Manitoba Progressive Conservative Leader Brian Pallister was the main target Wednesday night as the leaders of the province's four main political parties squared off in a 50-minute televised debate that occasionally devolved into noisy cross-talk.
Pallister, ahead in opinion polls and having fulfilled a key promise to reduce the provincial sales tax, focused on taxes and large deficits under the previous NDP government as he made his pitch for a second mandate.
He acknowledged some of the controversy around his health reforms, intended to concentrate services and reduce wait times. The changes — including downgrading three hospital emergency departments — have been opposed by unions and have hit bumps in the road.
"I have tremendous respect for the people who work in our health-care system and I want them to understand and know that better care, sooner is the goal and it's worth the struggle to get there," Pallister said.
NDP Leader Wab Kinew tried to keep the focus on health care, even pivoting to it at one point when asked a question about the economy.
"This election is about health care. Over and over again, I've heard from many, many people in Manitoba that they're concerned about ... the cuts to services."
Liberal Leader Dougald Lamont criticized Pallister for recent Conference Board of Canada downgrades to the province's economic forecast, which Lamont attributed in part to Pallister's spending restraint.
Lamont, one of four Liberals in the legislature, also went after Kinew and accused him of being almost as fiscally conservative as Pallister.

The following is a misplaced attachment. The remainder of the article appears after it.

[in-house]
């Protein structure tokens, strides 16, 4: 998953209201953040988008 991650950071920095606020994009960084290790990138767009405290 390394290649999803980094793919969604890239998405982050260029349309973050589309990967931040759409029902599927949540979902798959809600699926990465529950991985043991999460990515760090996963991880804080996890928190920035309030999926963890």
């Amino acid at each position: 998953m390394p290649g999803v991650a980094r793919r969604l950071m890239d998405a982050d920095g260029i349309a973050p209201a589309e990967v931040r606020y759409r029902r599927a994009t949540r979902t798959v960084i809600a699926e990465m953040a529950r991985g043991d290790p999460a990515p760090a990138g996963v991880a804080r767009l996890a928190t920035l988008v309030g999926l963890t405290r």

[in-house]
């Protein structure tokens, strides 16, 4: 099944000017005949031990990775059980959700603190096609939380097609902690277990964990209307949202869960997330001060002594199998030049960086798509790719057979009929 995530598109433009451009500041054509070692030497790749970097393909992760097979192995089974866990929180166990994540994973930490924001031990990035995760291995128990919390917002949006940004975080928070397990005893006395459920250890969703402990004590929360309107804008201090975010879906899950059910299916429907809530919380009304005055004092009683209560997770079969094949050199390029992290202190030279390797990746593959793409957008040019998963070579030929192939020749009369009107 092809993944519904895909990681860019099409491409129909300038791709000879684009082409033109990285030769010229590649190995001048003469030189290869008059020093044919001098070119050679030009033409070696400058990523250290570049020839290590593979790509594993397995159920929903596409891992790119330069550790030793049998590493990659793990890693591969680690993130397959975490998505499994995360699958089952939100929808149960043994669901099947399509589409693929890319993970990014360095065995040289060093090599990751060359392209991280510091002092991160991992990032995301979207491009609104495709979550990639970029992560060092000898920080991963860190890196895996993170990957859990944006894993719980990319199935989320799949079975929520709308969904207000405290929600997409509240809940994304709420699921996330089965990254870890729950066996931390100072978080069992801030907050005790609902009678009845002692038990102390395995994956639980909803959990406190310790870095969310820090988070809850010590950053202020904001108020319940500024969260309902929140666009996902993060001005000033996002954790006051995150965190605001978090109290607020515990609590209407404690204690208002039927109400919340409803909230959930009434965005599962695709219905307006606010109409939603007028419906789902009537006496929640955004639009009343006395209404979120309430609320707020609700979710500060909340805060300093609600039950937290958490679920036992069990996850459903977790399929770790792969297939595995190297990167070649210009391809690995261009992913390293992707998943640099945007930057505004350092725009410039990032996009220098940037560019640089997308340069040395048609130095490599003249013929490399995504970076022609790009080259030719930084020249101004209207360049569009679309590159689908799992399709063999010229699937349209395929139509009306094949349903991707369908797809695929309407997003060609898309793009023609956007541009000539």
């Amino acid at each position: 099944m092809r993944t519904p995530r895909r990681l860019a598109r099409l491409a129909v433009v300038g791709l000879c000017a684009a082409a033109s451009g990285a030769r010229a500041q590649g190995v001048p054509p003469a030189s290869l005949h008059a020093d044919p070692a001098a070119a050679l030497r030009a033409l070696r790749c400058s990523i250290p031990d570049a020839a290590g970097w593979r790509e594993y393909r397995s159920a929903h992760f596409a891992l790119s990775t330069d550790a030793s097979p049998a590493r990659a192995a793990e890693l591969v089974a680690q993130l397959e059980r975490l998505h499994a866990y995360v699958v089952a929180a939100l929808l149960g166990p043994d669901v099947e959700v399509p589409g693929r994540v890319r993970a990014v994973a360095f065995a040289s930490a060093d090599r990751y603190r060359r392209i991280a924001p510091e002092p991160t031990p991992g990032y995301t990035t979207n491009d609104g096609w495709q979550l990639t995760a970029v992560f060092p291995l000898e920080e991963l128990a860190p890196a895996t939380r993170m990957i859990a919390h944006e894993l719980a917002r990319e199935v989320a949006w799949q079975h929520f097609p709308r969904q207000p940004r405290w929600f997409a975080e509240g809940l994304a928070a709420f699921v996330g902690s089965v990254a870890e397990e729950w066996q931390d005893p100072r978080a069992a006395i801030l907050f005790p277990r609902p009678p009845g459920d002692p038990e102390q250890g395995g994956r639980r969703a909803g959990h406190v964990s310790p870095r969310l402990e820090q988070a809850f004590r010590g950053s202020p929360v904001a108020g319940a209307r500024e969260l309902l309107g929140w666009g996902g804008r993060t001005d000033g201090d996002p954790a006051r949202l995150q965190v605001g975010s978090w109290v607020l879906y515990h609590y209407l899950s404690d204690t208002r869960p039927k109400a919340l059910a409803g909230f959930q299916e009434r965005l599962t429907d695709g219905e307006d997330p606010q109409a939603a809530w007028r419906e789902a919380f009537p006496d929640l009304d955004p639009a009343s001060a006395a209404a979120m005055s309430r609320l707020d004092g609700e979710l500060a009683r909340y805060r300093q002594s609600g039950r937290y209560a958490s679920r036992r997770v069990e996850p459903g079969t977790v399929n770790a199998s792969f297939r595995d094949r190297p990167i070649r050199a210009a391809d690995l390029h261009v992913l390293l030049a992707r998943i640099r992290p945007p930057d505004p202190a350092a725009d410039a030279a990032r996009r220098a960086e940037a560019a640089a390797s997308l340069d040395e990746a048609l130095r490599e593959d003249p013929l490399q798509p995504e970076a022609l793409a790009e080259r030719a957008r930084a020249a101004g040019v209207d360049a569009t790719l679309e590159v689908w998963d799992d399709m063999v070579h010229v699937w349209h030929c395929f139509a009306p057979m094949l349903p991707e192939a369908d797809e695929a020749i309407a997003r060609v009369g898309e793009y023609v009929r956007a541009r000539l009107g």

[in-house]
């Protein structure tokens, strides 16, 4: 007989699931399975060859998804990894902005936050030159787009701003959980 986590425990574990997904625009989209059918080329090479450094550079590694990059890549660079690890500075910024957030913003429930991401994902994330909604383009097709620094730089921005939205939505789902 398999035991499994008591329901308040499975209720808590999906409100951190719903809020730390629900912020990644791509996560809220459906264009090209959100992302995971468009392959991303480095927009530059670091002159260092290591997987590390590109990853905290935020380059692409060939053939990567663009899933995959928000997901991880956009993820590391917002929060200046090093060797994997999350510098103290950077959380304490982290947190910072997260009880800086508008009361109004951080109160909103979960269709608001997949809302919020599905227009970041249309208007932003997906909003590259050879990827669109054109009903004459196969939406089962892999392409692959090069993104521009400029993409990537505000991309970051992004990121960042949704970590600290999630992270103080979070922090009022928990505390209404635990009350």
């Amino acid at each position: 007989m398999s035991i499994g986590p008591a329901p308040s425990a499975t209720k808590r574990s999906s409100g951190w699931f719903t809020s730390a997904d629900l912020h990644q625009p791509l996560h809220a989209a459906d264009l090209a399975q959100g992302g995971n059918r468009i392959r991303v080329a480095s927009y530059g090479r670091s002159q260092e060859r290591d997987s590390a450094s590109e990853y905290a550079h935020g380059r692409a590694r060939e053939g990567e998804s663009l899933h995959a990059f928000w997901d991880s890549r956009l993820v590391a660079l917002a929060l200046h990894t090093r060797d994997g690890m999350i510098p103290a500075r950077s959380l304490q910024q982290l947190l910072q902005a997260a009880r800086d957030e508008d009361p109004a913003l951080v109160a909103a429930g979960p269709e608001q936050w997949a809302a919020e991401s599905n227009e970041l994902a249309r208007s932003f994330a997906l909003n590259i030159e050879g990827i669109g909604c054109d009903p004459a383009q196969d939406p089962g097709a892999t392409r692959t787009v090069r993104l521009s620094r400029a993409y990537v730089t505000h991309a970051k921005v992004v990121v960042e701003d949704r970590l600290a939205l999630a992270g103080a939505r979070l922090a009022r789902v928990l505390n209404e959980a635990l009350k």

"Your platform has $200 million in cuts in the first four years," Lamont said to Kinew.
There were no knockout punches in the debate, and the leaders largely stuck to their talking points in the time allotted. Pallister, who has occasionally run into trouble for speaking off the cuff, appeared unfazed by his opponents' attacks.
Pallister delivered the only surprise of the night. He said his government is on track to balance the budget by 2022 — two years earlier than he initially promised in 2016.
"We have worked very, very hard," Pallister told reporters after the debate.
"Year six as opposed to year eight."
Green Party Leader James Beddome asked Pallister to commit to a guaranteed basic income to cut poverty and ended by asking viewers to give his party a first-ever seat in the legislature.
"We're seeing Greens elected across Canada ... we humbly ask for your vote," Beddome said.
The debate is, so far, the only one scheduled to feature all major party leaders in the run-up to the Sept. 10 election day.